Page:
Sometimes, knowing where to look can't find all the details you need for a story
Oh, the things we do in the name of accuracy.
Whether on Zoom or, as in those old days seemingly hundreds of years ago, in person, the afternoon news meeting of Daily Herald editors rarely makes for a scintillating viewer experience. But, for an inordinately long time last Friday, it would likely have provided a few laughs.
The topic? Reports of an animal messing up traffic on Randall Road near Elgin. The story itself was straightforward enough -- if somewhat delightfully offbeat. Social media posts were blowing up about reports of the animal in traffic and safety officials' efforts to remove it safely before it or a motorist was injured.
If you've read this far, you've already gotten a glimpse of what became a dilemma for editors hearing about reports of the animal and looking at low-resolution images taken from Facebook.
"Do we know it was a bull?" asked Executive Editor Jim Baumann.
No one could say for sure. Even the police, we were told, had been a little vague and could only say they thought it was a bull because, as our Rick West would later write, "you couldn't see any udders." Editors at the news meeting noted that that alone couldn't be assurance of gender. The animal, for one thing, could be a steer.
Travis Siebrass, deputy managing editor for digital news and a native of rural Nebraska, joked that he would have no problem telling if he could get a close look in the right place on the animal. But editors were already scouring for that place in the grainy photos we had available or in the clear-but-face-on shot provided us by the South Elgin Police Department. The simple fact was none of us could be sure.
The peculiarity of devoting a decent portion of our serious news meeting to the effort to distinguish the gender characteristics of a particular bovine was not lost on the editors and, I must acknowledge, provided a welcome respite from discussion of the other news of the day, including considerably more somber topics of murder, mental illness and COVID-19. Baumann finally brought the issue to a close.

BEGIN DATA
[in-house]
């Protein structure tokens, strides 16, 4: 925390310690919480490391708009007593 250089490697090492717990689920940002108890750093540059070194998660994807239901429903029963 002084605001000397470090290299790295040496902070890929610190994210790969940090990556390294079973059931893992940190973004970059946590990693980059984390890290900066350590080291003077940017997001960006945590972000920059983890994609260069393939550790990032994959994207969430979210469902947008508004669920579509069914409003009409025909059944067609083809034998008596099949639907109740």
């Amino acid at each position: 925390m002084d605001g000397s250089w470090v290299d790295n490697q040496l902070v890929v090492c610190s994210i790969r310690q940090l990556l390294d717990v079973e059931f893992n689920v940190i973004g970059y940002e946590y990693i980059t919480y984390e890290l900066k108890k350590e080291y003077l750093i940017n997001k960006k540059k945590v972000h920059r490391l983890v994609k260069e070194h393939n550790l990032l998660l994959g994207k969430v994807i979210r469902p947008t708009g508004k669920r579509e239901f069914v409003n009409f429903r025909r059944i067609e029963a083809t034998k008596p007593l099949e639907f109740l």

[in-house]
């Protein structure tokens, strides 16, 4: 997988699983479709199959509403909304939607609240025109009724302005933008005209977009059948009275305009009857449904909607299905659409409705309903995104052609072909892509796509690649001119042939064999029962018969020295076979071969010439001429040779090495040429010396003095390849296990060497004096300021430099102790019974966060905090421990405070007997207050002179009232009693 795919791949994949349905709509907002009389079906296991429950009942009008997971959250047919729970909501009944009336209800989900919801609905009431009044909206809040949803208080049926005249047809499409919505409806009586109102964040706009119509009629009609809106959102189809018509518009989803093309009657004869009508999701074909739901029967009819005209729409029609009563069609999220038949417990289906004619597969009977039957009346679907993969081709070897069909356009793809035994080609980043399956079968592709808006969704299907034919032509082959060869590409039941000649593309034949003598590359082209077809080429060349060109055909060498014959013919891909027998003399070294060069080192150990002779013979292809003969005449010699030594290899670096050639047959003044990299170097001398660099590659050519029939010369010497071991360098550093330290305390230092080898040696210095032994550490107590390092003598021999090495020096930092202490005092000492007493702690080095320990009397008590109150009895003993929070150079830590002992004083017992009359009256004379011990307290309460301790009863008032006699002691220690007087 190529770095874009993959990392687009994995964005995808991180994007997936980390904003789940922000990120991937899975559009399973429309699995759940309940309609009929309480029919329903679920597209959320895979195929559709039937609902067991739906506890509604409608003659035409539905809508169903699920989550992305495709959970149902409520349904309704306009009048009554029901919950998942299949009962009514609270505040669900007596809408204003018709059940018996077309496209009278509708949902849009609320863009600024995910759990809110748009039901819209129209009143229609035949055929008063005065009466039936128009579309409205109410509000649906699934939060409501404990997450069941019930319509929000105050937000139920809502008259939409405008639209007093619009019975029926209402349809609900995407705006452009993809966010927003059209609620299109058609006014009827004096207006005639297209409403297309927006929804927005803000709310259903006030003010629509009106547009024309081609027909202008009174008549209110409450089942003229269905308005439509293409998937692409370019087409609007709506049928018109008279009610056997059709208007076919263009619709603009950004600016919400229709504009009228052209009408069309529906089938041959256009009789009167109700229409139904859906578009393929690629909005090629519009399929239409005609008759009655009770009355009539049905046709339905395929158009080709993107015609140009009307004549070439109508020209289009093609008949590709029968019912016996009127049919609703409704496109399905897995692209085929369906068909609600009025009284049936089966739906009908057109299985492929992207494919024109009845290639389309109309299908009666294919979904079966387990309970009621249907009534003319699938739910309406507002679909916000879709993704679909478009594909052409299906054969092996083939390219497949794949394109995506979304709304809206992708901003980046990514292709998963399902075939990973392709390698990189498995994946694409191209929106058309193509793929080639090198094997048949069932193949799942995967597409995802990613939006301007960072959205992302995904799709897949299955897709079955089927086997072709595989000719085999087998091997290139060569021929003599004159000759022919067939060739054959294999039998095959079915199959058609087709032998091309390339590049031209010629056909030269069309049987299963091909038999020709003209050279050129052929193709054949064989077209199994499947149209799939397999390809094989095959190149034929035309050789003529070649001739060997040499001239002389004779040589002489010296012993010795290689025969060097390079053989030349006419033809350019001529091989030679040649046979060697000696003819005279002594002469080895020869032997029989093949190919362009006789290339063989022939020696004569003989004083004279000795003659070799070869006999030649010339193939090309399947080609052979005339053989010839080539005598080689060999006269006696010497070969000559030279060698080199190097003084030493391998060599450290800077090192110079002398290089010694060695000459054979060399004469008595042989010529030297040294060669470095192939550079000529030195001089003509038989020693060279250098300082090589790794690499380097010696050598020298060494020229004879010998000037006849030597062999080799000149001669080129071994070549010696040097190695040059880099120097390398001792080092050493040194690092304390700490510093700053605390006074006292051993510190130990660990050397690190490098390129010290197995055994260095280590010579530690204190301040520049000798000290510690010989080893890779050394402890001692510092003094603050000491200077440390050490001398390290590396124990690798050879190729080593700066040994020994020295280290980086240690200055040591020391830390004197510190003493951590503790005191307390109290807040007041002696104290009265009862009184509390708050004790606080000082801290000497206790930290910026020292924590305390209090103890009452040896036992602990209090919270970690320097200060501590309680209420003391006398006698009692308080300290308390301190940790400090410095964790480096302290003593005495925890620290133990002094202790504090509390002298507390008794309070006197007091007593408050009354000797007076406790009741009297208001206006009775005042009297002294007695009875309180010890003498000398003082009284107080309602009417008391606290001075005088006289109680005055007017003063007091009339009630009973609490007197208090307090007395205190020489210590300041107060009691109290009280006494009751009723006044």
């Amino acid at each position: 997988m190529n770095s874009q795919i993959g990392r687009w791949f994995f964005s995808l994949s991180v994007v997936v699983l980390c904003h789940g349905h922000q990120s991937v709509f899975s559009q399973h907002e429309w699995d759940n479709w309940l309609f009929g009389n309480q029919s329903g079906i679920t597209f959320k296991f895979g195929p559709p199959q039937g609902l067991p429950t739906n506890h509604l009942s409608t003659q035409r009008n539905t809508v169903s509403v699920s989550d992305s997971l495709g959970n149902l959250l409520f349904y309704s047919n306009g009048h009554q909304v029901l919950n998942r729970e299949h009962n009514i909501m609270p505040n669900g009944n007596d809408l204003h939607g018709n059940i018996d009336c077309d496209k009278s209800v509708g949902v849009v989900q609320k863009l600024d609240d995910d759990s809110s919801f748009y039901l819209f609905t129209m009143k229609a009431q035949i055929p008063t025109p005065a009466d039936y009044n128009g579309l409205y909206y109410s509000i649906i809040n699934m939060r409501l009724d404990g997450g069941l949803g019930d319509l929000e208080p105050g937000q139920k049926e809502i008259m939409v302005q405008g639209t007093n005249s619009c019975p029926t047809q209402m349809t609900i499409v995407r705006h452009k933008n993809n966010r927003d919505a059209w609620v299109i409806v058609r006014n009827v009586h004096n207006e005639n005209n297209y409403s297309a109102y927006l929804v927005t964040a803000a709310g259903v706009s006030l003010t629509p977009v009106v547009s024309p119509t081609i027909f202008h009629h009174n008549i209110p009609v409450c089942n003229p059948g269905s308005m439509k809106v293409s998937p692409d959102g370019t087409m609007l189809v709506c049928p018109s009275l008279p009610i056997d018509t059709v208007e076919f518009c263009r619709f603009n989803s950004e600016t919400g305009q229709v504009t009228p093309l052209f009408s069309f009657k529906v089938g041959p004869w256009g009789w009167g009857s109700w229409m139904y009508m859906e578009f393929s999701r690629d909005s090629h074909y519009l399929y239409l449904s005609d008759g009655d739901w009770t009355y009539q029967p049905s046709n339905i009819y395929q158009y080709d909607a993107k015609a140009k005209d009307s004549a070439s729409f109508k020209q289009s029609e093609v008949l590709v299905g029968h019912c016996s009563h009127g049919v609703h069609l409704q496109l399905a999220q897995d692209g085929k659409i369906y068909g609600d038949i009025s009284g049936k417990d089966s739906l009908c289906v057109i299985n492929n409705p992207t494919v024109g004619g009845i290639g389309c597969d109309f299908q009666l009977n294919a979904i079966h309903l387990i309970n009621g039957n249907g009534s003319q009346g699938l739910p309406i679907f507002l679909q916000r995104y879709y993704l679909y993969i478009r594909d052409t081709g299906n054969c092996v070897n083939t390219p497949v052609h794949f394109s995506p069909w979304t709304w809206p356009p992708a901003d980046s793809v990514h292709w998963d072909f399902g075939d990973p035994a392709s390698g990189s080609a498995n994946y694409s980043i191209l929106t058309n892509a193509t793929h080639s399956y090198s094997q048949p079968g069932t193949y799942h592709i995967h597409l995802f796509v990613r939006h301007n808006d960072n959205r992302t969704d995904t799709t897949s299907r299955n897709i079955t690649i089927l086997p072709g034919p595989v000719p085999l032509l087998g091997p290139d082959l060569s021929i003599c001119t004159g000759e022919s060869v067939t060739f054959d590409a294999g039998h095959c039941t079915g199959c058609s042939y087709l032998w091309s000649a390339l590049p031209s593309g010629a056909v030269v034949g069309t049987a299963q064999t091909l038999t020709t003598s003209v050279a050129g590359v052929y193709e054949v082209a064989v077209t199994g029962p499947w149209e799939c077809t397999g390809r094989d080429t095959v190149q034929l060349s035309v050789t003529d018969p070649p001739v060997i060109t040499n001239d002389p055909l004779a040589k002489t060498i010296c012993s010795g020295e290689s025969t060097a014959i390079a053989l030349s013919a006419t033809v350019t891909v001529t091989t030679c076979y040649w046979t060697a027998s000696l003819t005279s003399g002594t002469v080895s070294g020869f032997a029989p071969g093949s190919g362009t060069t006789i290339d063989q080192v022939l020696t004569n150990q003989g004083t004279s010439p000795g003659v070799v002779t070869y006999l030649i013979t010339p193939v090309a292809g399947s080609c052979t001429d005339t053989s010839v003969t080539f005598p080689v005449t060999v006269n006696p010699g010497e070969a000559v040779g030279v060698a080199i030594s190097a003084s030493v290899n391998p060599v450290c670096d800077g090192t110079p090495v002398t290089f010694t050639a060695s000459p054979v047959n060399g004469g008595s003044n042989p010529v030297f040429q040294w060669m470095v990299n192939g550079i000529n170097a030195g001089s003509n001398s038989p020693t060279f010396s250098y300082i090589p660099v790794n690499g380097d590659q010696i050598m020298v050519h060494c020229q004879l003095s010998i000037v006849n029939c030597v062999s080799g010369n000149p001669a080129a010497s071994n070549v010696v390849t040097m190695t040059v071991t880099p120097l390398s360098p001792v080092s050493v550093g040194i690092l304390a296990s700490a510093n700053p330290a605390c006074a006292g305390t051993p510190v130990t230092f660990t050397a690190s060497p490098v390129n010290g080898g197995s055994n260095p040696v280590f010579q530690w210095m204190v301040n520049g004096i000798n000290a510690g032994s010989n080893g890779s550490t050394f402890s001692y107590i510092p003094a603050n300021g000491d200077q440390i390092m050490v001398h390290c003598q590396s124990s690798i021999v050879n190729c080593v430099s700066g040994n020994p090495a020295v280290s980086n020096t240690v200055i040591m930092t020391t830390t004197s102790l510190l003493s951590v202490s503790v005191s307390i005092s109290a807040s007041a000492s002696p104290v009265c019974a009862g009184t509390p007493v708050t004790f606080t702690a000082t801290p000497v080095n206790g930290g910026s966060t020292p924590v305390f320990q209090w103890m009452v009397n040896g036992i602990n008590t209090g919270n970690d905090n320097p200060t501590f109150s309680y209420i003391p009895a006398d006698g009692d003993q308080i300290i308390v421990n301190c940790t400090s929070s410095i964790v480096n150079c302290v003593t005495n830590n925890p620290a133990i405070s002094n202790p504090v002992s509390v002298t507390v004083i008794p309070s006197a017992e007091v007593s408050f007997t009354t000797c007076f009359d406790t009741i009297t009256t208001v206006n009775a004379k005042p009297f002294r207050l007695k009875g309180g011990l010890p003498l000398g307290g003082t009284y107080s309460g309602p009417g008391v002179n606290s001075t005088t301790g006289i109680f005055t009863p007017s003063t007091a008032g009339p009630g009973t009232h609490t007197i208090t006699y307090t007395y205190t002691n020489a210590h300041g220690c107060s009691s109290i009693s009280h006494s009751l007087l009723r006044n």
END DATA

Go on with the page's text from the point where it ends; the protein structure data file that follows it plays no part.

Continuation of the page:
"Let's attribute it to the police department and let it go at that," he said.
And that's what West did, though his entertaining story Saturday did include references to the pending uncertainty.
Gender, of course, was of almost no real significance to the story itself. The story was about an unusual, potentially disastrous situation on one of the suburbs' busiest thoroughfares and the efforts required to contain the beast at the center of events. But it was definitely difficult to describe the situation without knowing this detail. A cow is a specific thing. So, is a bull. They are both bovines, of course, but now, really, would you not think it weird to read a story in which an animal was referred to repeatedly as a "bovine?"
West found a clever way to deal with the issue and managed to provide a lighthearted piece that didn't disregard the several potentially serious complications that could have occurred.
Fortunately, gender was never a question for our Russell Lissau, who had the task for today's paper of describing yet another bovine on the loose in the suburbs. Authorities have known from the beginning that an American bison roaming Lake and McHenry counties is female. Tyson the Bison, as she has come to be known on social media, has been eluding capture since she escaped in September while being unloaded at a farm near Route 176 and Darrell Road, She is occasionally spotted and even photographed, but the experts think their best hope of tracking her is to wait for a decent snowfall.
That is, of course, unless she too winds up on Randall Road, in which case editors at our news meeting will have at least one less detail to worry about.